May Public Pension Plan Managers Use “Environmental, Social, and Governance” Investment Practices?
[UPDATE: My colleague Prof. Stephen Bainbridge, who is a corporate law scholar, has more on the subject here; much worth reading.]
From opinion 22-05 by the Kentucky Attorney General’s office, handed down a week ago:
Syllabus: “Stakeholder capitalism” and “environmental, social, and governance” investment practices, which introduce mixed motivations to investment decisions, are inconsistent with Kentucky law governing fiduciary duties owed by investment management firms to Kentucky’s public pension plans….
There is an increasing trend among some investment management firms to use money in public and state employee pension plans—that is, other people’s money—to push their own political agendas and force social change. State Treasurer Allison Ball asks whether those asset management practices are consistent with Kentucky law. For the reasons below, it is the opinion of this Office that they are not….
For years, … the Commonwealth’s public pension plans have hovered at severely underfunded levels. According to the Kentucky Public Pension Authority’s most recent annual report, the public pension plan for most state employees is roughly 17% funded…. And while the public pension plans administered by the Kentucky Public Pension Authority have shown year-over-year improvement in funding, there is a concern that this trajectory may be threatened by extreme approaches to investment management—particularly those that put ancillary interests before investment returns for the benefit of public pensioners and state employees.
One such approach is “stakeholder capitalism.” According to its advocates, “[s]takeholder capitalism is an expansion of corporate management fealty beyond shareholders to include the workforce, supply chain, customers, communities, societies, and the environment.” What this means in reality is that investment management firms who embrace stakeholder capitalism propose prioritizing activist goals over the interests of their public and state employee clients.
To achieve this version of “capitalism,” investment management firms are adopting “environmental, social, and governance”—or “ESG”—investment practices. ESG investing is an “umbrella term that refers to an investment strategy that emphasizes a firm’s governance structure or the environmental or social impacts of the firm’s products or practices.”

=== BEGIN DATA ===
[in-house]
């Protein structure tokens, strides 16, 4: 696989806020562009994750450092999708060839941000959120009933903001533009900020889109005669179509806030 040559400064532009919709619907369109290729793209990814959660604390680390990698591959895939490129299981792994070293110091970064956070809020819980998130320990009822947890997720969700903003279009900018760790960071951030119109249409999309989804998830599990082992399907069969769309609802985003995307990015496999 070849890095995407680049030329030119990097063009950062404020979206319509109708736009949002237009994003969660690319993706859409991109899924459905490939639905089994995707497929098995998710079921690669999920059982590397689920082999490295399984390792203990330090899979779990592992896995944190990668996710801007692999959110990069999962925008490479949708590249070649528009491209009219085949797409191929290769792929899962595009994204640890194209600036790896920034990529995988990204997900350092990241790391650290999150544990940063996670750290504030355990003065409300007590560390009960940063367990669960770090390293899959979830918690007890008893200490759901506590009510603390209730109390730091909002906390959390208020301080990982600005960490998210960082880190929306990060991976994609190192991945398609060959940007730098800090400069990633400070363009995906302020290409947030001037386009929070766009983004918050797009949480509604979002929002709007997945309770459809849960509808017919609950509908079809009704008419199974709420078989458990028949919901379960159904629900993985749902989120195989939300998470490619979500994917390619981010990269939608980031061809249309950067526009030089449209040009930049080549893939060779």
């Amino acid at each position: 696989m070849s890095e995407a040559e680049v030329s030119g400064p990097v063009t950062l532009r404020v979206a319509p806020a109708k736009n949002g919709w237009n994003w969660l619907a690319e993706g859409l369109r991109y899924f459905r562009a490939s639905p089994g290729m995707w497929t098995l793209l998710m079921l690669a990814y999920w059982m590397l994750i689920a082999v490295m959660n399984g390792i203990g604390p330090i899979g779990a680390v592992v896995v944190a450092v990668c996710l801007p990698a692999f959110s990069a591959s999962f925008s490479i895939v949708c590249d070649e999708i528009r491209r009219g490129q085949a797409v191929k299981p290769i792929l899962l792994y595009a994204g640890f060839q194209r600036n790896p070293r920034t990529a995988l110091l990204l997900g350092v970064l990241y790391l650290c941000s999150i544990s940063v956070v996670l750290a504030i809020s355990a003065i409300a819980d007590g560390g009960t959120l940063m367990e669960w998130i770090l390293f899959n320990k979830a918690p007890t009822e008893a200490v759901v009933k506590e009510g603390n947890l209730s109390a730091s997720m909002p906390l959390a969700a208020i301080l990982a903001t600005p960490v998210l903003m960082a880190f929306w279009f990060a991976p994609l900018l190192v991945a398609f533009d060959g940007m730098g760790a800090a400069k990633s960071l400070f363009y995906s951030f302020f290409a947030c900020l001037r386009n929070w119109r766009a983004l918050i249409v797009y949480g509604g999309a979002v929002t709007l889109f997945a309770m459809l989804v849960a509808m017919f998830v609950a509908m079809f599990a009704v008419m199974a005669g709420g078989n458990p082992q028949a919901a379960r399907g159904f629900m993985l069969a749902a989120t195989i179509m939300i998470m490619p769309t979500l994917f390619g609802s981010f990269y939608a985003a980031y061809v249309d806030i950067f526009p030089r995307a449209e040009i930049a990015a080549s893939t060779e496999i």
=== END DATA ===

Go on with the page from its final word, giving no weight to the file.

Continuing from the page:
American economist Milton Friedman once criticized an earlier version of this trend whereby one set of stockholders sought to convince another set of stockholders that business should have a “social conscience.” As he explained, “what is in effect involved is some stockholders trying to get other stockholders (or customers or employees) to contribute against their will to “social’ causes favored by activists. Insofar as they succeed, they are again imposing taxes and spending the proceeds.” Friedman found this problematic because “the great virtue of private competitive enterprise” is that it “forces people to be responsible for their own actions and makes it difficult for them to ‘exploit’ other people for either selfish or unselfish purposes. They can do good—but only at their own expense.”
Today, in perhaps an even more pernicious version of the trend, the debate is no longer left to stockholders. In fact, there is little-to-no debate. Investment managers in some corporate suites now use the assets they manage—that is, other people’s money—to enforce their preferred partisan sensibilities and to seek their desired societal and political changes.
Investment management firms have publicly committed to coordinating joint action for ESG purposes, such as reducing climate change. For example, the Steering Committee for the Glasgow Alliance for Net Zero (“GFANZ”) states: “The systemic change needed to alter the planet’s climate trajectory can only happen if the entire financial system makes ambitious commitments and operationalises those commitments with near-term action. That is why we formed [GFANZ], to bring together over 450 leading financial enterprises united by a commitment to accelerate the decarbonisation of the global economy.” Similarly, Climate Action 100 “aims to ensure the world’s largest corporate greenhouse gas emitters take necessary action on climate change.” Climate Action 100 explicitly concedes a mixed motive, stating that its investor signatories believe that taking action “is consistent with their fiduciary duty and essential to achieve the goals of the Paris Agreement.” As further suggestion of a political motive, some investment management firms have committed to both advocate for government-imposed climate change mandates, and use their fiduciary role to prevent portfolio companies from advocating against such mandates.